Sourcing the graphics slowed me down again. I spent some time looking at other websites, those belonging to writers and book bloggers in particular, and was astounded by the quality of the images in use. Many had their own personally designed logo. So I set to work on the 'About a Book' logo and had great fun messing about with it. The floral/gothic image which sits behind the title on my home page is a design which I acquired from Shutterstock. I knew that I was going to need some professional stock photography and graphics for my book cover so I purchased a bundle of five images and allocated one of them to the website. It was at this point that I decided to invest in Photoshop. I was tired of trying to work out how to size images for the web. The last thing I wanted was a page of graphics which were of a file size so large that the pages took ages to load. My reading told me that the standard jpeg format is on the large-ish size and is generally of a resolution far higher than a computer monitor is capable of displaying (basically a large file size would slow down my web page for no end gain). What I needed to do was save my pictures in the GIF format. I managed to do this using some free software but as I wanted to edit my images as well and, ultimately, design my own book cover, I decided that Photoshop was a worthwhile investment and would also be lots of fun. It also has a handy little 'save for web' button that neatly reduces all the file sizes of my images and gets them ready for uploading to my website.
In relation to the book covers and movie posters I have used on my site, I have taken the view that the owners of those images are unlikely to object to them being used in circumstances where the product is being promoted. After all, it is free and effortless advertising for them. Technically, however, it is probably an infringement, at least in the U.K..
Once I had my web pages labelled, had selected my preferred design layout and had my images ready, I was good to go. You will see from the picture at the top of this piece that there are boxes down the left hand side of the page in the Weebly 'editor'. These are 'elements' which you drag and drop across to your web page as you are building it. They are 'text', 'image', 'title' and so forth. The tutorial makes it clear how these are used and I have found it to be very easy on the whole.
When I had finished designing the website and just before I published it, I decided to purchase my own domain name. For a relatively small fee per annum I could take the 'Weebly' out of it (it was www.bmkeeling.weebly.com and now it is just www.bmkeeling.com). I decided that if I was going to put it on my book cover and marketing material I would prefer the shorter version. I then hit 'publish' and it was done.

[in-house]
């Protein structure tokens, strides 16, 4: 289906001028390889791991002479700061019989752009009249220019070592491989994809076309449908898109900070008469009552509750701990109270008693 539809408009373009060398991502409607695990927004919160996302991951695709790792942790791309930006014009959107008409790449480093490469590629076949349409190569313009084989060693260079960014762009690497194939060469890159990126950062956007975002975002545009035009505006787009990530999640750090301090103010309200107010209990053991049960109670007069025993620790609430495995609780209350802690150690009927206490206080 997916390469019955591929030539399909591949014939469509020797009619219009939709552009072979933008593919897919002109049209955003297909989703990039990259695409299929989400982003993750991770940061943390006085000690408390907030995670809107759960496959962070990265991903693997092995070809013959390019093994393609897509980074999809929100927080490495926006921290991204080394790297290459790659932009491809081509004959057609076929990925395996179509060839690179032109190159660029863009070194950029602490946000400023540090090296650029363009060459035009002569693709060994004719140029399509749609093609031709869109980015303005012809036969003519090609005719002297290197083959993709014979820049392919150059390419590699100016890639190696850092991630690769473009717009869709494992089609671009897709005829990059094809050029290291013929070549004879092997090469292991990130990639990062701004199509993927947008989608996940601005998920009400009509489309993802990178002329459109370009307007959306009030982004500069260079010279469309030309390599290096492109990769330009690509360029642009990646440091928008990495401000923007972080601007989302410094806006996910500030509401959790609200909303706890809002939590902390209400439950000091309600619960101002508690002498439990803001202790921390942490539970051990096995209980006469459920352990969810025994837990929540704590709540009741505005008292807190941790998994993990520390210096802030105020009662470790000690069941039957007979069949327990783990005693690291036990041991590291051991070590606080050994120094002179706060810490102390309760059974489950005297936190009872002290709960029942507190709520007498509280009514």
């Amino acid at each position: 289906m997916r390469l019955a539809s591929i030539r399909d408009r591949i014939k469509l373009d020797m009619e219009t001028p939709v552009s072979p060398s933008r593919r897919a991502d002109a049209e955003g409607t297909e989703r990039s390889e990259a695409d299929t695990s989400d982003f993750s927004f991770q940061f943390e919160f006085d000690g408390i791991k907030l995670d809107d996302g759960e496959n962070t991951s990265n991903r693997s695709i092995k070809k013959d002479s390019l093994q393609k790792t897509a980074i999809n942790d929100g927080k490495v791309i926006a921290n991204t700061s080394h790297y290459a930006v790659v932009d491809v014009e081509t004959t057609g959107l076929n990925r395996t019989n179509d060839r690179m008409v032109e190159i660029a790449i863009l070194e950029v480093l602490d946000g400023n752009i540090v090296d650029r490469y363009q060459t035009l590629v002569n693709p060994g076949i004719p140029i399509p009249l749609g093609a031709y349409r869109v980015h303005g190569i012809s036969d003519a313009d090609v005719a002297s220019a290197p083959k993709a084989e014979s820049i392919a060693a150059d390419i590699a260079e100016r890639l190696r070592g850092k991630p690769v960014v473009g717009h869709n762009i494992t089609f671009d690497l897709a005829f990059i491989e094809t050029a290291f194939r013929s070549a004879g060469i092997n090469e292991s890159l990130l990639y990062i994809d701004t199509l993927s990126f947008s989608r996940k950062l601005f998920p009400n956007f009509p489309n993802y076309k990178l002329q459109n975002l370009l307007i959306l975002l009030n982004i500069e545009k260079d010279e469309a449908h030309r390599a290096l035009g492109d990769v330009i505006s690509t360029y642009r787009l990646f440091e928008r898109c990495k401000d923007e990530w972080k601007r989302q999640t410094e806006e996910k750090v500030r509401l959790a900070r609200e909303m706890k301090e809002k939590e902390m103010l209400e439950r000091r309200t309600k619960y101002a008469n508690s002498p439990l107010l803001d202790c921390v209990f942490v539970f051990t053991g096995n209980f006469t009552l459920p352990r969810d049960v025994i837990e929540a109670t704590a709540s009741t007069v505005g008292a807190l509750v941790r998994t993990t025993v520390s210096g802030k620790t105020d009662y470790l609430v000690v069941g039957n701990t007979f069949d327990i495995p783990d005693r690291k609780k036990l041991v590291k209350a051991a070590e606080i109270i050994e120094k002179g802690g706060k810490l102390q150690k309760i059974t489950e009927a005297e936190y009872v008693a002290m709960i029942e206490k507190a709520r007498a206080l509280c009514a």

One last thing I will mention - the box for subscribing to blog updates via email which you see on a number of my pages (go on...fill it in!) is not a Weebly tool. I had to set up a Mail Chip account and copy and paste over a small block of code which Weebly allows you to do easily by dragging the 'embed code' box over to your web page. The only hiccup I experienced here was that I had not realised that Mail Chimp displays your postal address whenever someone signs up. After a call from a helpful Aunty and much panic-reading of internet articles I concluded that it is a legal requirement. I also checked with Mail Chimp who confirmed this. As I have no address other than my home address I had to set up a PO Box number to get around this issue but I managed to do this for free with a company called UKPostbox.com. I use Mail Chimp for emailing out the blog updates.
So, it isn't perfect and I don't know much more technical wizardry than I did before, but I am pleased with the result. It is all mine, from the text to the images and I have had great fun putting it together. I would urge anyone interested in starting a blog or using a website to get their writing out there to give it a go.
In the meantime, the preparations for the launch of Into Dust are going well. The manuscript is getting a copy-edit, the book cover is finished and I've decided to have bookmarks printed. Once the manuscript is ready for uploading to CreateSpace I will post again about how that process is going.
I love most types of fiction - crime, mystery, fantasy. Oh, and historical fiction of course and middle-grade books and, well, you get the picture.